More important, splitting the account would have split the income to claim on your taxes. It’s not proper for one beneficiary to pick up the bill for money another beneficiary received. Your brother avoided the tax on his half of the IRA. He might not have realized at the time that IRA withdrawals are potentially taxed to the beneficiary, they are inherited tax free, but are still taxed on withdrawal. The lawyer should have known better.

  130. Audrey Says:

    Fascinating read here.

    We’re in limbo right now with inherited IRAs. Mom died in 2011 and her living trust was named the beneficiary of three separate IRA accounts. Her financial advisor worked with trust beneficiaries and the lawyer/trustee so that we could elect the stretch option by setting up properly named inherited IRA accounts.

    Unfortunately the trustee filed death benefit claim forms electing lump sum distributions with funds further distributed to financial institutions for the new IRA accounts.

    The trust received 1099-R forms for the full amount of the distributions as death benefits. The amounts are not reported on Form 1041; a copy of this return was received last week.

    I’m of the opinion that the “fatal error” made by the trustee in liquidating the IRAs will result in them being disallowed by the IRS and thus we should be reporting the distributions as taxable income now. Unfortunately, neither tax accountants or our lawyer have come to that conclusion so that we are still sitting in limbo.

  131. Joe Says:

    Are the IRAs now titled, “[Name of Mom], Deceased, for benefit of [Name of Daughter]“? Assets can be sold within the IRA without triggering any tax or issue at all. The key thing is that assets be kept as IRAs, an the direct transfer made to the new institution if that changed. It sounds like the trustee may have gotten it right.

  132. Audrey Says:

    Joe, the trustee elected lump sum distributions and received three checks which were deposited into a money market account INO the trust. Seven months later, she had checks sent to financial institutions, payable to the new inherited IRA accounts. Trust received 1099-R forms showing full distributions; these would not have been issued if proper trustee-to-trustee transfers had been done?

    I don’t see this as assets being sold within the IRA-my view is the IRAs were liquidated with proceeds deposited into the trust account?

  133. Joe Says:

    Excellent point. I’d sit with the trustee to make sure all was done correctly. I’d like to understand how the 1099-R was handled by the trustee if the 1041 didn’t show this as income. A transfer does result in a 1099-R. When I transferred a pension buyout, I saw a 1099-R and it was reconciled by claiming the transferred deposit. So the 1099 itself isn’t definitely a sign of an error.

  134. Audrey Says:

    Joe- we have had to hire a lawyer due to difficulties with the trustee, who is non-reponsive to requests for info. She has reported no IRA activity to the IRS, not even 2011 RMDs which were taken while Mom was still alive. She prepared “informational” 1099-Rs for beneficiaries coded rollover, but did not send them to the IRS or the beneficiaries. They are part of the file copy of the tax return. The way I understand it, info reported on 1099R and 5498 will not match up, triggering a notice from the IRS.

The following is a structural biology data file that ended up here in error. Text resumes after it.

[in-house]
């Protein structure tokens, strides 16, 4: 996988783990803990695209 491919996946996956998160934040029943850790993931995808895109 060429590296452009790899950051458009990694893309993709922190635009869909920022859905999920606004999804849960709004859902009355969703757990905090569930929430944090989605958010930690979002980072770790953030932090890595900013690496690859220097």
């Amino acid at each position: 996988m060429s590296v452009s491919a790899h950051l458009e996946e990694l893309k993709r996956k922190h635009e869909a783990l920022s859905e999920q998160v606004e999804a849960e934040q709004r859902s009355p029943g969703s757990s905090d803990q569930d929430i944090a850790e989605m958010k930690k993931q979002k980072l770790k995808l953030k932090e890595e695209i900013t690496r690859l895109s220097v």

135. Audrey Says:

    Wish we could sit with the trustee, but she is uncooperative. We now deal with her through a lawyer, who will be asking her questions on the return. I wonder how her approach is justified, especially because she did not report one beneficiary’s lump sum distribution.

    Thanks for your help, Joe.

    Peeps out there, please do your homework before taking any action. We (ten beneficiaries) are looking at having to pay out over $400K in taxes. That is a big OUCH to me. :(

  136. Mike Says:

    Joe,
    My daughter has an inherited IRA and is receiving RMD’s. Since she was a minor when receiving the inherited IRA I was listed in the title as Guardian. Now that she is an adult I would like to re-title the inherited IRA without me listed as Guardian. The broker that has the account sent me a new application containing 24 pages for her to complete in order to accomplish this. I want to make sure she will not be “breaking” the inherited IRA and then subject to the 5 year rule. I obviously want to keep the RMD provision intact.
    Should I be concerned with how this is being handled?
    Thank you.

  137. Mike Says:

    Joe – Need help with a question regarding renaming an inherited IRA. My mother’s fiancé died and left her as the named beneficiary on his IRA. It was correctly renamed “Bob (deceased) fbo Emily”.

    My mom then named me as her beneficiary on her new inherited IRA.

    My mom has since died and now I am her named beneficiary. Do I rename this inherited IRA for me as “Bob (deceased) fbo Mike” since he was the original account owner, or should it be renamed “Emily (deceased) fbo Mike”?

    Not clear on this since I am the 2nd to inherit and everything I read indicates to retain original account owner’s name when renaming an inherited IRA.

    Thanks.

  138. Joe Says:

    Yes, you are right to be concerned. It’s too easy for retitling to go wrong.
    In this case the title should be identical, but remove the guardianship. It’s still “Deceased name, for benefit of Daughter name” only the mention of you falls away. No check is cut, and the account number shouldn’t even change, really, just the titling.